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Sensors 2009, 9(12), 10023-10043; doi:10.3390/s91210023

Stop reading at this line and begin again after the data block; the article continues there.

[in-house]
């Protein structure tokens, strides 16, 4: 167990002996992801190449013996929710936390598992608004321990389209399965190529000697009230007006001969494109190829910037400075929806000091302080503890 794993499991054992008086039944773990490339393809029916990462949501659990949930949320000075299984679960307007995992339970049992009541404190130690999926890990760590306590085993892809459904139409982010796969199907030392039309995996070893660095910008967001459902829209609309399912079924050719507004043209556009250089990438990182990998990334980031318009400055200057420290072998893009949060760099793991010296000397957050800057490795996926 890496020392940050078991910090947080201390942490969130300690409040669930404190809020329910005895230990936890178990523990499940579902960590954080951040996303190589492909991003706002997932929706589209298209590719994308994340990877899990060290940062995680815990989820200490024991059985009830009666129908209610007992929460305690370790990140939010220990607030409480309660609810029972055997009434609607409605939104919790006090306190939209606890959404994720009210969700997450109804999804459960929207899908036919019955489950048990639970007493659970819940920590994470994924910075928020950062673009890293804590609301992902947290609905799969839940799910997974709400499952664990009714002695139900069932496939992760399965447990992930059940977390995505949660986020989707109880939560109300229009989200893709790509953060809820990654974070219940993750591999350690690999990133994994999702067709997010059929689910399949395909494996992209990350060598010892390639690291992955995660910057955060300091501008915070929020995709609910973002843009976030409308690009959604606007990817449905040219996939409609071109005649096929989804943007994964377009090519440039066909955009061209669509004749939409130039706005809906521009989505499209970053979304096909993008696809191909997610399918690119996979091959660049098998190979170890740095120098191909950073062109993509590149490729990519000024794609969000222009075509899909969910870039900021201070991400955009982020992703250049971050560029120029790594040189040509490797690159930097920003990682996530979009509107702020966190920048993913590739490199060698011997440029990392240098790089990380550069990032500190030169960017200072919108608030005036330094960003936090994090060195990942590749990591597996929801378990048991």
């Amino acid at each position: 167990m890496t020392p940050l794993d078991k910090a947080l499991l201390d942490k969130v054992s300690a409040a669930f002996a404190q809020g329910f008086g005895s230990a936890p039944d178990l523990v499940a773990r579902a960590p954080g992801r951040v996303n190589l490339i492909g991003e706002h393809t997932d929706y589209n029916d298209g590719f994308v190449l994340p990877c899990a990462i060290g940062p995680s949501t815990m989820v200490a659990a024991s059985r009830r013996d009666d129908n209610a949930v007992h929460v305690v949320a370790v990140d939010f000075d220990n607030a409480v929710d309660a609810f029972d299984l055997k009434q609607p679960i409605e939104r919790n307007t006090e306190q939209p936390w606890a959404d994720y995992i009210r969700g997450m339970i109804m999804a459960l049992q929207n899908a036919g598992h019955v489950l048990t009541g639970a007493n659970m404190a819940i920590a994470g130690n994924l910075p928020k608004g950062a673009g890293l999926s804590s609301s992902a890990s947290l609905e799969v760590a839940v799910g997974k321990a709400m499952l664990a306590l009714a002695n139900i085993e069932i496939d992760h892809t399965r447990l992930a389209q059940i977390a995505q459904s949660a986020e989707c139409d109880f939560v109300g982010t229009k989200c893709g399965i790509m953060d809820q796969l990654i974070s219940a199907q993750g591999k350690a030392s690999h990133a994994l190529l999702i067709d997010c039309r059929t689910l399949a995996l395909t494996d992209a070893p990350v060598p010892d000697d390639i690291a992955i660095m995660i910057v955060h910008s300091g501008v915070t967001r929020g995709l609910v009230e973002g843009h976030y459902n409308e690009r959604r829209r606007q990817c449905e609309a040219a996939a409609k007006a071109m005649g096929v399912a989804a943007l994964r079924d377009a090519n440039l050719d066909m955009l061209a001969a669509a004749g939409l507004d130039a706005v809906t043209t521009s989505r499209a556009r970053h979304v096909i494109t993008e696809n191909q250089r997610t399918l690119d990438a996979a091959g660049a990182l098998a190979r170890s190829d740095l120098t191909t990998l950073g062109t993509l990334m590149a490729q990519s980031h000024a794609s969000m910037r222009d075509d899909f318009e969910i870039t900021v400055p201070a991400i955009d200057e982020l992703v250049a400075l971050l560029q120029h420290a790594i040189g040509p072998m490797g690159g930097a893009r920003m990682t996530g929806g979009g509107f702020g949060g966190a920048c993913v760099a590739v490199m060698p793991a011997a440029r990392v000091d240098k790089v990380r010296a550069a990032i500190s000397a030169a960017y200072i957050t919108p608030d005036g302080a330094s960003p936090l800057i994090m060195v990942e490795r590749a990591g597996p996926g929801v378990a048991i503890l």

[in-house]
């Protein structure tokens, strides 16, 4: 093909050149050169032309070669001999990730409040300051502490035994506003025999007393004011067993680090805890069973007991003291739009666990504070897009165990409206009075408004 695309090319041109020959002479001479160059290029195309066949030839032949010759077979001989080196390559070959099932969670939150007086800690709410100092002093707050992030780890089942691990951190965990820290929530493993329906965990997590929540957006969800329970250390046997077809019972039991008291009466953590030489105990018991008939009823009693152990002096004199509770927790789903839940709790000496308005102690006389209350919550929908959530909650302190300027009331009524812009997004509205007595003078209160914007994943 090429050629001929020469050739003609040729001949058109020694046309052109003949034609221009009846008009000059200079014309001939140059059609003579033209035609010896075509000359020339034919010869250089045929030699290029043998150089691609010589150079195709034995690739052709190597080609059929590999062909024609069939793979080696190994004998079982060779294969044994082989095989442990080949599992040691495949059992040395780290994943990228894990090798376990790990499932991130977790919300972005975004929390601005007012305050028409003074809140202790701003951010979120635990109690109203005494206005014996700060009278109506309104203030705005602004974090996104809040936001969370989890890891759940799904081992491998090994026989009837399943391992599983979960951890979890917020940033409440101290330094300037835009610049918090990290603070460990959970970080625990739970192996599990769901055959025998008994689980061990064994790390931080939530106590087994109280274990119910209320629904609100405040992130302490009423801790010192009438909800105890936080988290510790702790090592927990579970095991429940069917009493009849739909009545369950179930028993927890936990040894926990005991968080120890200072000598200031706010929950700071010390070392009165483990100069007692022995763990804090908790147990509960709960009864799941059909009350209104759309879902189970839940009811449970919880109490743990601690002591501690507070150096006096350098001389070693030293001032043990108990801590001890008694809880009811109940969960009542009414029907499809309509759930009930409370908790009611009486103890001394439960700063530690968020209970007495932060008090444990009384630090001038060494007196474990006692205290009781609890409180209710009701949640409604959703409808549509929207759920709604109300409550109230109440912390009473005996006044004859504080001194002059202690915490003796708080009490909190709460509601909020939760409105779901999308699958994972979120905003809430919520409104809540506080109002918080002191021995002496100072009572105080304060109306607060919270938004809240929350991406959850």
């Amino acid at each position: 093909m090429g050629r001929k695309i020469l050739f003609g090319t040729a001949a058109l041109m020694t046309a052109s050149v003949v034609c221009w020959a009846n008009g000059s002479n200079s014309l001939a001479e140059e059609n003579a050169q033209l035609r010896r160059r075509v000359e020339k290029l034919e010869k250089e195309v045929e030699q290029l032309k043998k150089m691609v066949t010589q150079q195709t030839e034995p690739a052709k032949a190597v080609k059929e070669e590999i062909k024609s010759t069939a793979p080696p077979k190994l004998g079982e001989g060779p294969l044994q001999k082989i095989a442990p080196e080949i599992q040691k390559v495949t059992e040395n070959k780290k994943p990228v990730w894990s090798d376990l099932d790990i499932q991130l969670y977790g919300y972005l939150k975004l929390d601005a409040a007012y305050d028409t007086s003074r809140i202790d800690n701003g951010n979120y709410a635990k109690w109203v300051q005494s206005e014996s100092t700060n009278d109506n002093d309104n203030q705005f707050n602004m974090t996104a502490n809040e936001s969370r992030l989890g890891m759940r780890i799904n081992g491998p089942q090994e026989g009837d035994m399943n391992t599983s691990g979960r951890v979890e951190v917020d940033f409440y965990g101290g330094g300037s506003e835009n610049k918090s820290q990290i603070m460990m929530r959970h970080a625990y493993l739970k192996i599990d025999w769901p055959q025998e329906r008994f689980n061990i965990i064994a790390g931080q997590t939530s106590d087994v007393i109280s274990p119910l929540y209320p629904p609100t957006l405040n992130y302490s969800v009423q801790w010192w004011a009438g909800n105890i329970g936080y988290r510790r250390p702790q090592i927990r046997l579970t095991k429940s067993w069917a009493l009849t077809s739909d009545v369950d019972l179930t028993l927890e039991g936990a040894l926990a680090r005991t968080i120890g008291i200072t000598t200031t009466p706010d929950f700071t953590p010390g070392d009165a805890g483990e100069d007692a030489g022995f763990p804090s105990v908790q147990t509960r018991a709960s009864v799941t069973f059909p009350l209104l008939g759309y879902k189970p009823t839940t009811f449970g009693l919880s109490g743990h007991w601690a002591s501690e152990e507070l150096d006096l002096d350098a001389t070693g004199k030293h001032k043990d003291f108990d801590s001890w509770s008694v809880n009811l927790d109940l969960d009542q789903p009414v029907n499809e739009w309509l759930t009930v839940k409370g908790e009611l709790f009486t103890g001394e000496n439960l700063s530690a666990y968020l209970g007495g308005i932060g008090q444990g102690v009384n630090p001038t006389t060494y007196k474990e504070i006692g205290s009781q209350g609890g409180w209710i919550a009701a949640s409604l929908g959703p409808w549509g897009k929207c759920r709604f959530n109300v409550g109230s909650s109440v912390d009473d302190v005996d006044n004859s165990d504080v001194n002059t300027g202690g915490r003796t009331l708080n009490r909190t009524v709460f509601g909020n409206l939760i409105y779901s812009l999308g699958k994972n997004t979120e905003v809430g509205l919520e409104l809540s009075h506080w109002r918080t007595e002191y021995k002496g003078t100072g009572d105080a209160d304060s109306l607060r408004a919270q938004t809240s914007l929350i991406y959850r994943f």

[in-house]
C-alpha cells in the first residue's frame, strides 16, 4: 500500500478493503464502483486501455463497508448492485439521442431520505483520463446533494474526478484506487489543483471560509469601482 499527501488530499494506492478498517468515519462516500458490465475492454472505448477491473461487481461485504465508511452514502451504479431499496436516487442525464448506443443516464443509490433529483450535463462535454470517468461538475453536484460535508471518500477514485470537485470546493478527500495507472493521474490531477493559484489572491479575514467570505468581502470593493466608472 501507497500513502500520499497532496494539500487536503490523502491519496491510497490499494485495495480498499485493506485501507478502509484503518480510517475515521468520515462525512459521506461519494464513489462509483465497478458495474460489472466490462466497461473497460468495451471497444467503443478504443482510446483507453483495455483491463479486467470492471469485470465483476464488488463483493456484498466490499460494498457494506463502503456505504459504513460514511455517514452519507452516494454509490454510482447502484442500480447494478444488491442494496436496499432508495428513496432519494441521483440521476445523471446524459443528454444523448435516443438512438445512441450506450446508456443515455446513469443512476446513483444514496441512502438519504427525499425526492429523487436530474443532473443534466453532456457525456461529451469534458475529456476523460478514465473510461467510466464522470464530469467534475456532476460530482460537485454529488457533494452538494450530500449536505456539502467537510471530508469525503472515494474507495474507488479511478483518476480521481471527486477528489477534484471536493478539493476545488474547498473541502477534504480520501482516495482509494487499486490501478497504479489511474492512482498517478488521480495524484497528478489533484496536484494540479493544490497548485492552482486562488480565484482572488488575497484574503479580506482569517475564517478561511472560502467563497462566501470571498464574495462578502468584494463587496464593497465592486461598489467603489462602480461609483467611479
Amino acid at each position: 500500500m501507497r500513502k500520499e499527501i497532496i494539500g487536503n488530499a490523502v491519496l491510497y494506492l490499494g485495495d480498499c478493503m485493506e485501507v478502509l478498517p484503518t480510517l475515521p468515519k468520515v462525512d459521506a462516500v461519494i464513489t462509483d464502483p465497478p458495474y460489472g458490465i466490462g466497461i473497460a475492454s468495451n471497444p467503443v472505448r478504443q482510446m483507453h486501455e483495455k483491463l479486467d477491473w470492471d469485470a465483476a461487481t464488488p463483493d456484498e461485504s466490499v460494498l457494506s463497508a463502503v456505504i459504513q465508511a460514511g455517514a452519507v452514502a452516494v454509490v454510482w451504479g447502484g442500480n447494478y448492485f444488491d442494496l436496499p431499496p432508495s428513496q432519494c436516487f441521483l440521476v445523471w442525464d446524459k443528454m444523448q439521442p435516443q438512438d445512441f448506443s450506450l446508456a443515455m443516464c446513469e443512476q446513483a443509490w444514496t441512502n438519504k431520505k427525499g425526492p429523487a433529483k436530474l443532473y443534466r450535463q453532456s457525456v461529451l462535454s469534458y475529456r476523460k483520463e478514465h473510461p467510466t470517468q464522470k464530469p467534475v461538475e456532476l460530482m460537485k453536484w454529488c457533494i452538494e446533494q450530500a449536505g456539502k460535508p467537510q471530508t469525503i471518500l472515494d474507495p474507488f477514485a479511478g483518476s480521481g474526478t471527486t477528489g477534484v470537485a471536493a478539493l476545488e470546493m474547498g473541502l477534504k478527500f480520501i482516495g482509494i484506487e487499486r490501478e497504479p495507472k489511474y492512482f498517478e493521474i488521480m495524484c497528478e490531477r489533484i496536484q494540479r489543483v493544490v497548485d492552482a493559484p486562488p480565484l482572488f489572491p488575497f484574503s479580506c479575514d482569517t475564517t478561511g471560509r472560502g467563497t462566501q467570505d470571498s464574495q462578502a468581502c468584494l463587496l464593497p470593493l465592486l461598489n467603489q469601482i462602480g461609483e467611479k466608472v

Abstract: In this paper, a method to extract features of the environment based on ultrasonic sensors is presented. A 3D model of a set of sonar systems and a workplace has been developed. The target of this approach is to extract in a short time, while the vehicle is moving, features of the environment. Particularly, the approach shown in this paper has been focused on determining walls and corners, which are very common environment features. In order to prove the viability of the devised approach, a 3D simulated environment has been built. A Neuro-Fuzzy strategy has been used in order to extract environment features from this simulated model. Several trials have been carried out, obtaining satisfactory results in this context. After that, some experimental tests have been conducted using a real vehicle with a set of sonar systems. The obtained results reveal the satisfactory generalization properties of the approach in this case.